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Postal Workers Go To Bat For Processing Center

State Senator John Edwards Criticizes A Proposal To Close The Roanoke Center.

by Gene Marrano

Postal workers and their supporters showed up by the hundreds Monday night, packing the William Fleming High School auditorium for a public hearing. Their message was loud and clear: do not close the Roanoke area mail processing center (AMP), which is one proposal on the table as the United States Postal Service struggles to reinvent itself and downsize at the same time, facing competition from e-mail, other Internet services, UPS and Fed-Ex that have eaten away at first class mail volume.

A decision on closing the Roanoke “AMP”, which employs more than 500 people, could be made as early as next month. Many of those employees will be moved to other postal jobs, as negotiated by the union, but up to 75 or so could be terminated. Appalachian District Manager Darrell Myers put on a power point presentation before several dozen speakers lined up for their two minutes at the microphone.

Myers got to the point: the United States Postal Service must change in order to remain competitive – the status quo will not do.  Myers said the reduction of mail processing centers – from more than 600 to less than 200 – is “going on nationwide.”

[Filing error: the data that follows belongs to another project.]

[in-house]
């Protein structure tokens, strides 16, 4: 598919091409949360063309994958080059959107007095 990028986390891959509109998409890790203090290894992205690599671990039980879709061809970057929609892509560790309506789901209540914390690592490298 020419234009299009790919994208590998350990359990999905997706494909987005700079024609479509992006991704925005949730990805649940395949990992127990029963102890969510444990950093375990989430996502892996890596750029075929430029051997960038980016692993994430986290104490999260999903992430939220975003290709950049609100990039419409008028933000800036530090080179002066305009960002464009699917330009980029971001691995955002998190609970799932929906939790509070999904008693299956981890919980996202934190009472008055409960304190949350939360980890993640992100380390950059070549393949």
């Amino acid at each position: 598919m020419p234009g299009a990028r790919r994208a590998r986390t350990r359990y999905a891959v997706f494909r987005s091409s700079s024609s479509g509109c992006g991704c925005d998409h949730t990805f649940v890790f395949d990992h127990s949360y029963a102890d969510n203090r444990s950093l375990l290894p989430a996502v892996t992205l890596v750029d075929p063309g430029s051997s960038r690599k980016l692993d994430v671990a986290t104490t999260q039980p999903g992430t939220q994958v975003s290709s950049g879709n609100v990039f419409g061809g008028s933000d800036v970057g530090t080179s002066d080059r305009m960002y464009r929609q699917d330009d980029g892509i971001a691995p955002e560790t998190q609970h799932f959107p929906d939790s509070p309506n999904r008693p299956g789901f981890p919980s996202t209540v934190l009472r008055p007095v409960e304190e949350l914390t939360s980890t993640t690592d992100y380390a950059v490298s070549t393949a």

If the Roanoke center were closed, mail generated locally would be sent to a larger facility in Greensboro, NC, where it would be processed – and sent back to Roanoke if intended for a local end user. Some of the speakers questioned the logic of sending Roanoke area mail out of town, only to bring it back for delivery.

A “50 percent decline in [the] bread and butter product,” said Myers of the loss of first class mail, means that changes must happen. “Six years of excess capacity [demands] more centralized use of facilities, equipment and people,” he added. The loss of Roanoke’s area mail processing center would mean that one-day in town delivery now could expect to become 2-3 days as transportation to and from Greensboro is factored in.

Myers, who later said he welcomed help from lawmakers to stem the tide of red ink that is forcing changes, had a sobering declaration: “we’re not going to need the facilities, we’re not going to need the people that we now have.” Closing the Roanoke AMP could save about 15 million dollars annually, a figure disputed by some of the speakers at Monday’s meeting. “The U.S. Postal Service will not be the same – we cannot survive,” Myers concluded.

When it came time for the public input session of the program, State Senator John Edwards led off and soon had the audience cheering.  “Pennywise and pound-foolish,” said Edwards about any plan that would close the Roanoke facility. “This would be a death spiral [for the postal service]. I hope you would reconsider.”

Edwards, who said that early in his career he worked with an attorney who was a former postmaster general in the Kennedy administration, added that, “technology is not going to solve the problem [entirely].”

Brenda Hale had an idea that many liked: “send the Greensboro mail here,” said the former Roanoke NAACP chapter leader. Carlton Cooper, president of the American Postal Workers Union local in Roanoke, said that 9th District Congressman Morgan Griffith supports a bill that would help the Postal Service fund its retirement system – one of the major reasons the USPS is struggling these days. Cooper also sounded off: “I’m extremely upset with the current leadership that we have – you are selling me short and 550 workers [in the Roanoke center] short.”